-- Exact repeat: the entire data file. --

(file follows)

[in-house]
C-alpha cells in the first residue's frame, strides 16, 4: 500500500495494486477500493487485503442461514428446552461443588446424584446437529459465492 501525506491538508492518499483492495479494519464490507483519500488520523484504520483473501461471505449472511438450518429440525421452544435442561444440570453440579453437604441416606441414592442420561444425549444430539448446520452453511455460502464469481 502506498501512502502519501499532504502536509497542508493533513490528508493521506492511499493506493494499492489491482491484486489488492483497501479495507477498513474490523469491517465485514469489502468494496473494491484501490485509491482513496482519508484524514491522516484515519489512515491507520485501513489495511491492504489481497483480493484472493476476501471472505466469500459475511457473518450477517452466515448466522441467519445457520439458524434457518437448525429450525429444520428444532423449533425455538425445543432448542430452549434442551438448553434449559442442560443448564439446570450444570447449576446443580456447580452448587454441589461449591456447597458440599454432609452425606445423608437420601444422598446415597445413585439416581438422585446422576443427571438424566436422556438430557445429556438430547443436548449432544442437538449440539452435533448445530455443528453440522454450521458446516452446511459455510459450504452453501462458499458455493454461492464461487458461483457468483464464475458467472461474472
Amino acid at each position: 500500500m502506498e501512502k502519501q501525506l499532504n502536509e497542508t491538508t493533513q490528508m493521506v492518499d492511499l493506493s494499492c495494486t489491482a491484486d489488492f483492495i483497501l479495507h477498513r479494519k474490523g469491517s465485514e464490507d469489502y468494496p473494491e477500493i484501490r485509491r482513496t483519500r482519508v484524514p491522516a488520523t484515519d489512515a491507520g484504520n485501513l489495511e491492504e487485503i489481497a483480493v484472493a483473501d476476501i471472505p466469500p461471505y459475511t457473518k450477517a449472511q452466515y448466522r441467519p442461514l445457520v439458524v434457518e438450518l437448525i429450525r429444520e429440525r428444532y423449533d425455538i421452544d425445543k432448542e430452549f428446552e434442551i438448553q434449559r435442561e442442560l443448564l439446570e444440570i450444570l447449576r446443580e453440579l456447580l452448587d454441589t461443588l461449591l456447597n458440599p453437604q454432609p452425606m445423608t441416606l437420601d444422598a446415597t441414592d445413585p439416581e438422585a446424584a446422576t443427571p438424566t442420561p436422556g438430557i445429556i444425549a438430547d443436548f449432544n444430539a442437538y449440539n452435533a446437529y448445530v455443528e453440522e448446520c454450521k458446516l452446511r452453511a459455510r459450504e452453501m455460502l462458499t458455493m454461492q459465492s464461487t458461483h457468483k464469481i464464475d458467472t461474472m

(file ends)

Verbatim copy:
[in-house]
C-alpha cells in the first residue's frame, strides 16, 4: 500500500495494486477500493487485503442461514428446552461443588446424584446437529459465492 501525506491538508492518499483492495479494519464490507483519500488520523484504520483473501461471505449472511438450518429440525421452544435442561444440570453440579453437604441416606441414592442420561444425549444430539448446520452453511455460502464469481 502506498501512502502519501499532504502536509497542508493533513490528508493521506492511499493506493494499492489491482491484486489488492483497501479495507477498513474490523469491517465485514469489502468494496473494491484501490485509491482513496482519508484524514491522516484515519489512515491507520485501513489495511491492504489481497483480493484472493476476501471472505466469500459475511457473518450477517452466515448466522441467519445457520439458524434457518437448525429450525429444520428444532423449533425455538425445543432448542430452549434442551438448553434449559442442560443448564439446570450444570447449576446443580456447580452448587454441589461449591456447597458440599454432609452425606445423608437420601444422598446415597445413585439416581438422585446422576443427571438424566436422556438430557445429556438430547443436548449432544442437538449440539452435533448445530455443528453440522454450521458446516452446511459455510459450504452453501462458499458455493454461492464461487458461483457468483464464475458467472461474472
Amino acid at each position: 500500500m502506498e501512502k502519501q501525506l499532504n502536509e497542508t491538508t493533513q490528508m493521506v492518499d492511499l493506493s494499492c495494486t489491482a491484486d489488492f483492495i483497501l479495507h477498513r479494519k474490523g469491517s465485514e464490507d469489502y468494496p473494491e477500493i484501490r485509491r482513496t483519500r482519508v484524514p491522516a488520523t484515519d489512515a491507520g484504520n485501513l489495511e491492504e487485503i489481497a483480493v484472493a483473501d476476501i471472505p466469500p461471505y459475511t457473518k450477517a449472511q452466515y448466522r441467519p442461514l445457520v439458524v434457518e438450518l437448525i429450525r429444520e429440525r428444532y423449533d425455538i421452544d425445543k432448542e430452549f428446552e434442551i438448553q434449559r435442561e442442560l443448564l439446570e444440570i450444570l447449576r446443580e453440579l456447580l452448587d454441589t461443588l461449591l456447597n458440599p453437604q454432609p452425606m445423608t441416606l437420601d444422598a446415597t441414592d445413585p439416581e438422585a446424584a446422576t443427571p438424566t442420561p436422556g438430557i445429556i444425549a438430547d443436548f449432544n444430539a442437538y449440539n452435533a446437529y448445530v455443528e453440522e448446520c454450521k458446516l452446511r452453511a459455510r459450504e452453501m455460502l462458499t458455493m454461492q459465492s464461487t458461483h457468483k464469481i464464475d458467472t461474472m